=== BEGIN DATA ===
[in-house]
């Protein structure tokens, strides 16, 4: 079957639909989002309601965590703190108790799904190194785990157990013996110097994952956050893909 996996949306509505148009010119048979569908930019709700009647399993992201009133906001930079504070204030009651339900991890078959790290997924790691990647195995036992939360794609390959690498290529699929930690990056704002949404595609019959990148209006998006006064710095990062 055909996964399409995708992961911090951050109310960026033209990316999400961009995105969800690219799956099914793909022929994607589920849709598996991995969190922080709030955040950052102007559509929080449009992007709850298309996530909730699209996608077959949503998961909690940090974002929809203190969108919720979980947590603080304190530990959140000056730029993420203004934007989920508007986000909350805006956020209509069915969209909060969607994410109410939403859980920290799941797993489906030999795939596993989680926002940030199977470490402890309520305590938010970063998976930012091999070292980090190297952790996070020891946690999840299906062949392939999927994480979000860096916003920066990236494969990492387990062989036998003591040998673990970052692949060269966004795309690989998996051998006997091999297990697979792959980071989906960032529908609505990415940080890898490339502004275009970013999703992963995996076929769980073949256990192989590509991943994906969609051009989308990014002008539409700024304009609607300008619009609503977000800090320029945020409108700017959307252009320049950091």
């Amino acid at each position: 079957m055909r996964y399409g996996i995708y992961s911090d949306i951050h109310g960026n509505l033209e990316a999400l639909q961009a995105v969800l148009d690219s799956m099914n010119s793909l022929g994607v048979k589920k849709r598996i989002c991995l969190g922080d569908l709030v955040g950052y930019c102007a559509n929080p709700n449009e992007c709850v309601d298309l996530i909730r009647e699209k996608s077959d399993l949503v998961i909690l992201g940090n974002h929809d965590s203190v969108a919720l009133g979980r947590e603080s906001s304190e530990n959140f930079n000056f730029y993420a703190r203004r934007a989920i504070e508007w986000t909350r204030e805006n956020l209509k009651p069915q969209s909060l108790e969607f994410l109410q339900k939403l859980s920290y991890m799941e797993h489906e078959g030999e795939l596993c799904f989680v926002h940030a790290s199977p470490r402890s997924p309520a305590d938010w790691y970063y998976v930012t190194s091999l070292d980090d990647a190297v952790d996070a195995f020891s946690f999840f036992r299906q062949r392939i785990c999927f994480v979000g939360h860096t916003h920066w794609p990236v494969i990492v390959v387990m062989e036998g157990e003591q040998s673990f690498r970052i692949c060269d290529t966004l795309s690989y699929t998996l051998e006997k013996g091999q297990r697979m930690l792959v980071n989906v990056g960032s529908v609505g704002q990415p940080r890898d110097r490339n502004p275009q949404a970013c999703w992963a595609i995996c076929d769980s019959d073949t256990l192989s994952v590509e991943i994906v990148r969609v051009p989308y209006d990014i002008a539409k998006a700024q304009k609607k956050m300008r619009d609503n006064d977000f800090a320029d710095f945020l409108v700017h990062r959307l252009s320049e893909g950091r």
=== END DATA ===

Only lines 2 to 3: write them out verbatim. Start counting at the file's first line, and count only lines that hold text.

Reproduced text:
């Protein structure tokens, strides 16, 4: 079957639909989002309601965590703190108790799904190194785990157990013996110097994952956050893909 996996949306509505148009010119048979569908930019709700009647399993992201009133906001930079504070204030009651339900991890078959790290997924790691990647195995036992939360794609390959690498290529699929930690990056704002949404595609019959990148209006998006006064710095990062 055909996964399409995708992961911090951050109310960026033209990316999400961009995105969800690219799956099914793909022929994607589920849709598996991995969190922080709030955040950052102007559509929080449009992007709850298309996530909730699209996608077959949503998961909690940090974002929809203190969108919720979980947590603080304190530990959140000056730029993420203004934007989920508007986000909350805006956020209509069915969209909060969607994410109410939403859980920290799941797993489906030999795939596993989680926002940030199977470490402890309520305590938010970063998976930012091999070292980090190297952790996070020891946690999840299906062949392939999927994480979000860096916003920066990236494969990492387990062989036998003591040998673990970052692949060269966004795309690989998996051998006997091999297990697979792959980071989906960032529908609505990415940080890898490339502004275009970013999703992963995996076929769980073949256990192989590509991943994906969609051009989308990014002008539409700024304009609607300008619009609503977000800090320029945020409108700017959307252009320049950091």
């Amino acid at each position: 079957m055909r996964y399409g996996i995708y992961s911090d949306i951050h109310g960026n509505l033209e990316a999400l639909q961009a995105v969800l148009d690219s799956m099914n010119s793909l022929g994607v048979k589920k849709r598996i989002c991995l969190g922080d569908l709030v955040g950052y930019c102007a559509n929080p709700n449009e992007c709850v309601d298309l996530i909730r009647e699209k996608s077959d399993l949503v998961i909690l992201g940090n974002h929809d965590s203190v969108a919720l009133g979980r947590e603080s906001s304190e530990n959140f930079n000056f730029y993420a703190r203004r934007a989920i504070e508007w986000t909350r204030e805006n956020l209509k009651p069915q969209s909060l108790e969607f994410l109410q339900k939403l859980s920290y991890m799941e797993h489906e078959g030999e795939l596993c799904f989680v926002h940030a790290s199977p470490r402890s997924p309520a305590d938010w790691y970063y998976v930012t190194s091999l070292d980090d990647a190297v952790d996070a195995f020891s946690f999840f036992r299906q062949r392939i785990c999927f994480v979000g939360h860096t916003h920066w794609p990236v494969i990492v390959v387990m062989e036998g157990e003591q040998s673990f690498r970052i692949c060269d290529t966004l795309s690989y699929t998996l051998e006997k013996g091999q297990r697979m930690l792959v980071n989906v990056g960032s529908v609505g704002q990415p940080r890898d110097r490339n502004p275009q949404a970013c999703w992963a595609i995996c076929d769980s019959d073949t256990l192989s994952v590509e991943i994906v990148r969609v051009p989308y209006d990014i002008a539409k998006a700024q304009k609607k956050m300008r619009d609503n006064d977000f800090a320029d710095f945020l409108v700017h990062r959307l252009s320049e893909g950091r």